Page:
Mr Speaker, I say this because in all democracies in the world, debating a Motion of Censure on anybody is a grave matter. But where exhortation, appeals and urges have failed to elicit effective response, what else is left in the arsenal of Parliament?
So, in conclusion, Mr Speaker, I am urging the Government or, particularly, the President in whom Executive power is vested, to take note of the fact that Government cannot consistently violate laws that we have enacted without any explanation.
We must move forward as a country. So while agreeing with the concerns of the Committee on page 5 of this Report, which is urging the Hon Minister to ensure that all the outstanding payments will be paid in time since the continuous delay is negatively affecting efficient function of these funds, Mr Speaker, I believe that if the Hon Minister does not positively respond to this exhortation or advice, some of us may be compelled, albeit unwillingly, to go to the extreme by inviting this House to exercise its powers under article 82 of the Constitution.
I thank you, Mr Speaker.
Deputy Majority Leader (Mr Alfred K. Agbesi): Mr Speaker, I beg to support the Motion and to urge all Hon Members to do same. Mr Speaker, article 177 of the Constitution, and with your permission, I beg to quote:
“177(1) There shall be paid into the Contingency Fund moneys voted for the purpose by Parliament; and advances may be made from that Fund which are authorised by the committee responsible for financial measures in Parliament whenever that committee is satisfied that there has arisen an urgent or unforeseen need for expenditure for which no other provision exists to meet the need.”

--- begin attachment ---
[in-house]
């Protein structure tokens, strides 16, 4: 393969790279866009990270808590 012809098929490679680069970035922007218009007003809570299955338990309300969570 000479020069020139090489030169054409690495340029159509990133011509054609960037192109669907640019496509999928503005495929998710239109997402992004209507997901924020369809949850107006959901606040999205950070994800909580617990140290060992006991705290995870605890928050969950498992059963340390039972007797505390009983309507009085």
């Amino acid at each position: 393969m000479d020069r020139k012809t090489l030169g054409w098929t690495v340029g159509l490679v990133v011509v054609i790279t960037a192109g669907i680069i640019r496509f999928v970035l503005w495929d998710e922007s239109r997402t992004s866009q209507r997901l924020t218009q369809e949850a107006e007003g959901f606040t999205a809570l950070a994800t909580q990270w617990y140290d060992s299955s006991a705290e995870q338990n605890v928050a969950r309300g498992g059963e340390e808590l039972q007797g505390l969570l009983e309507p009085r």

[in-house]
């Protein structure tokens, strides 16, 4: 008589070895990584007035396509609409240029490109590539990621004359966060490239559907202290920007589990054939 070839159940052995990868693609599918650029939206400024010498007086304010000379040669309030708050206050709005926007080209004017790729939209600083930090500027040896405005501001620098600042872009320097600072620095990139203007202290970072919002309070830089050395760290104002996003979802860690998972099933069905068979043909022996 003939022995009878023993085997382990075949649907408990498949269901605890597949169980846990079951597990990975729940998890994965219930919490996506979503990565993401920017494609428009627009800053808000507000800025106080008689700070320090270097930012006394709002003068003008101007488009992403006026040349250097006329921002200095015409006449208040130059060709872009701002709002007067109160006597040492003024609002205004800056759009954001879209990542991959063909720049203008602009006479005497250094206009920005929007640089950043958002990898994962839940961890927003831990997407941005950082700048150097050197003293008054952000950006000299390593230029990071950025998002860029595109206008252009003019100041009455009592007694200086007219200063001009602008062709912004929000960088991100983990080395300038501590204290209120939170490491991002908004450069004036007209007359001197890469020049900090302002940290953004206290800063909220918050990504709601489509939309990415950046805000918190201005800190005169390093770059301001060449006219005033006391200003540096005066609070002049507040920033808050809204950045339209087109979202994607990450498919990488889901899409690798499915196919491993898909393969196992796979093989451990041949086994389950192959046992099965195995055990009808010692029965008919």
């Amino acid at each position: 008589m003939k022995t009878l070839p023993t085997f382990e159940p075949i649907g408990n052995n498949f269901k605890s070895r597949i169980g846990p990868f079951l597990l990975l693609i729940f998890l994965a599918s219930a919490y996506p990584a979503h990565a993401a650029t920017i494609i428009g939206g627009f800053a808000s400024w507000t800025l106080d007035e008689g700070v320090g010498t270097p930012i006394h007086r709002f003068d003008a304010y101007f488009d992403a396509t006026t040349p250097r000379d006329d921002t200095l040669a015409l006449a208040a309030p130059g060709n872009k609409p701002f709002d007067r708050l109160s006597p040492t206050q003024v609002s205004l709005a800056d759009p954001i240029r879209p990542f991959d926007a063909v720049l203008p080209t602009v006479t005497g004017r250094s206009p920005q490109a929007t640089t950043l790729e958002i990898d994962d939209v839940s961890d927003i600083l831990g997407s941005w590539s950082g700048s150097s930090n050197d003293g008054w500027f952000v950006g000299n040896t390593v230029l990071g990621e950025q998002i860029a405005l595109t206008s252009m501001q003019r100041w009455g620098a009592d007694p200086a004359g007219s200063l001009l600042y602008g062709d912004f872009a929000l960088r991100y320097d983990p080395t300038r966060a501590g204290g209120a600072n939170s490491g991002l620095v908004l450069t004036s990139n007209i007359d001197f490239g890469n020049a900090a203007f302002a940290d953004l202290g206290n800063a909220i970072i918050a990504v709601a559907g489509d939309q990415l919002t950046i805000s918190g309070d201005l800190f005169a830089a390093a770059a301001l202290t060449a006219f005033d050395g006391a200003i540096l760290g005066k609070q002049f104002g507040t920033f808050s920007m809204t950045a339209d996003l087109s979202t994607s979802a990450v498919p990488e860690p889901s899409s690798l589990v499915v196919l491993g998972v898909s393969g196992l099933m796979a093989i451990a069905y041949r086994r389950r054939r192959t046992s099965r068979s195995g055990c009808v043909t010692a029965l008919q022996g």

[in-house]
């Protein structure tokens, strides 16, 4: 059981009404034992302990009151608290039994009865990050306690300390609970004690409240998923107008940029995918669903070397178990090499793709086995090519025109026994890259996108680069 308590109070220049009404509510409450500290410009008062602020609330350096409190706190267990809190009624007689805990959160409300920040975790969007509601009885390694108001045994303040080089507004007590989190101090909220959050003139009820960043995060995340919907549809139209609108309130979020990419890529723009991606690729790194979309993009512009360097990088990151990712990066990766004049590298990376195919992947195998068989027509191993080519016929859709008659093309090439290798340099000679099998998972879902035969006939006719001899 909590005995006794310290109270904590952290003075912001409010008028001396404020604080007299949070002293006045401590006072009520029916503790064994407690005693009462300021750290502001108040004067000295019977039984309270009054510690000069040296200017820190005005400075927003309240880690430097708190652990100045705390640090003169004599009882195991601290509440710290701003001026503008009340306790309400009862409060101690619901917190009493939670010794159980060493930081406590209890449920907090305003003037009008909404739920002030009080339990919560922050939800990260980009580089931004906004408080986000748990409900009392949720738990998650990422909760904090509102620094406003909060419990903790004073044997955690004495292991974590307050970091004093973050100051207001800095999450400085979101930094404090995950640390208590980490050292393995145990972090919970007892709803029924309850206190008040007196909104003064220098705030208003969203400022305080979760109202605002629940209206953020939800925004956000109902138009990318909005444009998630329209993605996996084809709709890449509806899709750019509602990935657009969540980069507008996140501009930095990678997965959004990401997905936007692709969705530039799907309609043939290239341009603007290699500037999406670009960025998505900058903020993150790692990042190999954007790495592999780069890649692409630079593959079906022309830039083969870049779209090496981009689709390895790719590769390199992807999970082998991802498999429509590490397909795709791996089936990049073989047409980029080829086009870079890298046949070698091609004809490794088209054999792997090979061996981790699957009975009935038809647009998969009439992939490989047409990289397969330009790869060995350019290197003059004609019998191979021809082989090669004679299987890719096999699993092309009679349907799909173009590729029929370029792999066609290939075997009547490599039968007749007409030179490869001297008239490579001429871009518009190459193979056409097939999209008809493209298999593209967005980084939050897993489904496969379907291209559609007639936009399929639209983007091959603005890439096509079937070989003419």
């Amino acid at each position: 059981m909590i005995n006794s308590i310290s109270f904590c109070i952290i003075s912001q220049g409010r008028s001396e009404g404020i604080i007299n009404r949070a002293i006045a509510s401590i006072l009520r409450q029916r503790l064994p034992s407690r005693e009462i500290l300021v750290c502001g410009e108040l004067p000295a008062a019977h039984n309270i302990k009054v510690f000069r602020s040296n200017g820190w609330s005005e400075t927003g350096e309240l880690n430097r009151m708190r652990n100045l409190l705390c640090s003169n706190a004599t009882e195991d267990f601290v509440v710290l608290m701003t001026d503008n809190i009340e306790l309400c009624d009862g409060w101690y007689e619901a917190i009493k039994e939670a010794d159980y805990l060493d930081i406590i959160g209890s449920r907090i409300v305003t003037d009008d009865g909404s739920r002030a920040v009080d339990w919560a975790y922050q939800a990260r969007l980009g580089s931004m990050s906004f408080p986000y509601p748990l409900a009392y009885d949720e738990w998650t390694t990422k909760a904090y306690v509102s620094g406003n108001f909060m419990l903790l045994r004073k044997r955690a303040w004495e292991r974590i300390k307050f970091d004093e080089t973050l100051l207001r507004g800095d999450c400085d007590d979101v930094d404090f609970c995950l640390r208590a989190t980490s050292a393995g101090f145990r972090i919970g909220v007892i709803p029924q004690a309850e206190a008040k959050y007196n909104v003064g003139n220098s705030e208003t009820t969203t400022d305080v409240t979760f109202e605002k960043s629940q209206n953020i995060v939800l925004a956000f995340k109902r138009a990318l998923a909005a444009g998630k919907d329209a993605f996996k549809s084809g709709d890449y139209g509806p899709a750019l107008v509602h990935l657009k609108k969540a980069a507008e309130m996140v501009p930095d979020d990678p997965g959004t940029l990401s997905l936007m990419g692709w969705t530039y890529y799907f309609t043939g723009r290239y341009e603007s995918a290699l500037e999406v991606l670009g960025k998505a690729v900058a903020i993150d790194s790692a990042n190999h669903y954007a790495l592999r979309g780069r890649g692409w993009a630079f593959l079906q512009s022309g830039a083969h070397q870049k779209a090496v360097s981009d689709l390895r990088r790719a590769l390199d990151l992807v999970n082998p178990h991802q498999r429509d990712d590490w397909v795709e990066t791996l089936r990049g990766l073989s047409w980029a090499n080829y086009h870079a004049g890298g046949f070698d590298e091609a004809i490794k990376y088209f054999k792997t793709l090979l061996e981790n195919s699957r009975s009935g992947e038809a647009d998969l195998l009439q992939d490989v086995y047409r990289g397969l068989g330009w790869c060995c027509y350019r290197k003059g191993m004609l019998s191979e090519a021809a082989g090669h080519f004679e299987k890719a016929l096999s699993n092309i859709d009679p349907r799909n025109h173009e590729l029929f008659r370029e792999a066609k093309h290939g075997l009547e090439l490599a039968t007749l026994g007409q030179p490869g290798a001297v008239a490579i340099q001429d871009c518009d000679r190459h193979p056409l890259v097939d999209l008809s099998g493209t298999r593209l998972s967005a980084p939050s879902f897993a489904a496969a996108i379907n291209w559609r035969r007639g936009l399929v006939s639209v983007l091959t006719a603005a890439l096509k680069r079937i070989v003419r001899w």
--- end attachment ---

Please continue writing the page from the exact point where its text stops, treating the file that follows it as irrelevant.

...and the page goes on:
Mr Speaker,the Finance Committee has presented its Report to this House, and on page 5, under Transfers from the Stabilisation Fund, the Committee says that the Committee was informed that the Government intends to use fifty million cedis out of an amount of ninety-six million cedis to set-up the Contingency Fund pursuant to the provision of article 177 of the Constitution.
Mr Speaker, to the best of my knowledge and belief, this is the first time that such a Report from the Finance Committee has urged Members to support Government's intention to pay money into the Contingency Fund. I would want to say that this being so, we have to commend -- This House must commend the Government for taking this step.
Since the 1992 Constitution came into being, this is the first time that an amount is going to be paid into the Contingency Fund and by the provision of the Constitution, the Finance Committee will then be in a position to authorize whenever the condition exists that an amount be used from that Fund to meet a situation and, that situation is an emergency.
Mr Speaker, in this country, we have had several emergencies, and to act immediately to solve the problem depended on whether or not there were funds for that purpose. In this case, if this fund is set up, I will urge the Finance Committee of Parliament to do more to see
to the situation because the Constitution permits us to act when there is an emergency. I would want to say that the Minister for Finance must be commended by this House for bringing this Act on board.
I thank you, Mr Speaker, for the opportunity.